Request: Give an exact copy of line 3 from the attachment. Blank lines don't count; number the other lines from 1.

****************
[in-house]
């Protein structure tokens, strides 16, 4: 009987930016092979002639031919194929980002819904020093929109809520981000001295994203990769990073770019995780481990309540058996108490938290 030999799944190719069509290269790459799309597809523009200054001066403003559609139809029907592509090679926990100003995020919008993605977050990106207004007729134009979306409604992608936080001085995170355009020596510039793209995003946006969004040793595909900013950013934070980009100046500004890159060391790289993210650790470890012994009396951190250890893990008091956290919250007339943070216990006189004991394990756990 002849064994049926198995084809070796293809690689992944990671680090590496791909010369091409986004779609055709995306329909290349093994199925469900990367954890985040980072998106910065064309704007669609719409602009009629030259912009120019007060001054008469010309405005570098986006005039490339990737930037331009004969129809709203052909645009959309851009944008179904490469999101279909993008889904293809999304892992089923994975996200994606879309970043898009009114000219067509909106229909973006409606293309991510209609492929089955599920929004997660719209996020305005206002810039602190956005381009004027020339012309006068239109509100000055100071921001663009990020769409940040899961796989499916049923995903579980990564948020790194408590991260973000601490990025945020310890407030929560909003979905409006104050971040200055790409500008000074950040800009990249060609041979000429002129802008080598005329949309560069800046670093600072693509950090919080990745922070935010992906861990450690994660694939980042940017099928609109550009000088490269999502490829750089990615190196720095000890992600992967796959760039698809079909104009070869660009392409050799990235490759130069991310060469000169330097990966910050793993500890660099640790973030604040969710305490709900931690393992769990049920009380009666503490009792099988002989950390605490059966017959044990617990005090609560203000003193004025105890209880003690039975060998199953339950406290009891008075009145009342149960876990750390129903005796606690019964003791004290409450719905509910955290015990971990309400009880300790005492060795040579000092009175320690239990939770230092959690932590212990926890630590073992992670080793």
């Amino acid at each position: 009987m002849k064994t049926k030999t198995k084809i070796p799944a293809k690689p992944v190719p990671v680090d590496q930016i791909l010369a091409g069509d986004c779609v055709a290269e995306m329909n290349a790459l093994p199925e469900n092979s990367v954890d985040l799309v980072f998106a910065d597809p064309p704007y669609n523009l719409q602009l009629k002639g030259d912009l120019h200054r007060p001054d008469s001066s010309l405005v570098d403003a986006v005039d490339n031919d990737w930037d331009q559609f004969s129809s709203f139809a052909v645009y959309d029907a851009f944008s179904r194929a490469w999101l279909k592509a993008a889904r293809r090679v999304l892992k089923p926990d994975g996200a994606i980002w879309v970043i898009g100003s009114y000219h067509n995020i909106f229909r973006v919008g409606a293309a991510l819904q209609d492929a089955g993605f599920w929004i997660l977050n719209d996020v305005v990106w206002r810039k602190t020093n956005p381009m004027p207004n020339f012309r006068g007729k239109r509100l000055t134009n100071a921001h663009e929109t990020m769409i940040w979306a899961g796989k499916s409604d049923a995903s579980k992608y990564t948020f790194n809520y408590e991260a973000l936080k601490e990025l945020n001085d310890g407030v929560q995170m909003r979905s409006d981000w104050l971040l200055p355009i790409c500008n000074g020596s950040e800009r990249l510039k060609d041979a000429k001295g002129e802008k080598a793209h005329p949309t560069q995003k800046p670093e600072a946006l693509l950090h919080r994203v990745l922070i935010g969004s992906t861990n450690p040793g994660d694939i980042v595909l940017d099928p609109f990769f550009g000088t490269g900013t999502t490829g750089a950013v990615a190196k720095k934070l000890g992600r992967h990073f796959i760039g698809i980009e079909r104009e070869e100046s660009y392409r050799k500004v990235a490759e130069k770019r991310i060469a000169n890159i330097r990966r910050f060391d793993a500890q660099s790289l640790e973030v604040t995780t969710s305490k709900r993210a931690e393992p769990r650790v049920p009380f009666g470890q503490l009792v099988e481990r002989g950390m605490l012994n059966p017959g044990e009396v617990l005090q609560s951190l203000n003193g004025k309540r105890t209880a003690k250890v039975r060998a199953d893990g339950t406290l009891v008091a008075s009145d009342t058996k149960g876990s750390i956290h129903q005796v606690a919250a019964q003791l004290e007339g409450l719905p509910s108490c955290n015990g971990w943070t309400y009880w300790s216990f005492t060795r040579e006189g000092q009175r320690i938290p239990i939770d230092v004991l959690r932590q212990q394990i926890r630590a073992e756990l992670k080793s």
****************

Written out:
């Amino acid at each position: 009987m002849k064994t049926k030999t198995k084809i070796p799944a293809k690689p992944v190719p990671v680090d590496q930016i791909l010369a091409g069509d986004c779609v055709a290269e995306m329909n290349a790459l093994p199925e469900n092979s990367v954890d985040l799309v980072f998106a910065d597809p064309p704007y669609n523009l719409q602009l009629k002639g030259d912009l120019h200054r007060p001054d008469s001066s010309l405005v570098d403003a986006v005039d490339n031919d990737w930037d331009q559609f004969s129809s709203f139809a052909v645009y959309d029907a851009f944008s179904r194929a490469w999101l279909k592509a993008a889904r293809r090679v999304l892992k089923p926990d994975g996200a994606i980002w879309v970043i898009g100003s009114y000219h067509n995020i909106f229909r973006v919008g409606a293309a991510l819904q209609d492929a089955g993605f599920w929004i997660l977050n719209d996020v305005v990106w206002r810039k602190t020093n956005p381009m004027p207004n020339f012309r006068g007729k239109r509100l000055t134009n100071a921001h663009e929109t990020m769409i940040w979306a899961g796989k499916s409604d049923a995903s579980k992608y990564t948020f790194n809520y408590e991260a973000l936080k601490e990025l945020n001085d310890g407030v929560q995170m909003r979905s409006d981000w104050l971040l200055p355009i790409c500008n000074g020596s950040e800009r990249l510039k060609d041979a000429k001295g002129e802008k080598a793209h005329p949309t560069q995003k800046p670093e600072a946006l693509l950090h919080r994203v990745l922070i935010g969004s992906t861990n450690p040793g994660d694939i980042v595909l940017d099928p609109f990769f550009g000088t490269g900013t999502t490829g750089a950013v990615a190196k720095k934070l000890g992600r992967h990073f796959i760039g698809i980009e079909r104009e070869e100046s660009y392409r050799k500004v990235a490759e130069k770019r991310i060469a000169n890159i330097r990966r910050f060391d793993a500890q660099s790289l640790e973030v604040t995780t969710s305490k709900r993210a931690e393992p769990r650790v049920p009380f009666g470890q503490l009792v099988e481990r002989g950390m605490l012994n059966p017959g044990e009396v617990l005090q609560s951190l203000n003193g004025k309540r105890t209880a003690k250890v039975r060998a199953d893990g339950t406290l009891v008091a008075s009145d009342t058996k149960g876990s750390i956290h129903q005796v606690a919250a019964q003791l004290e007339g409450l719905p509910s108490c955290n015990g971990w943070t309400y009880w300790s216990f005492t060795r040579e006189g000092q009175r320690i938290p239990i939770d230092v004991l959690r932590q212990q394990i926890r630590a073992e756990l992670k080793s």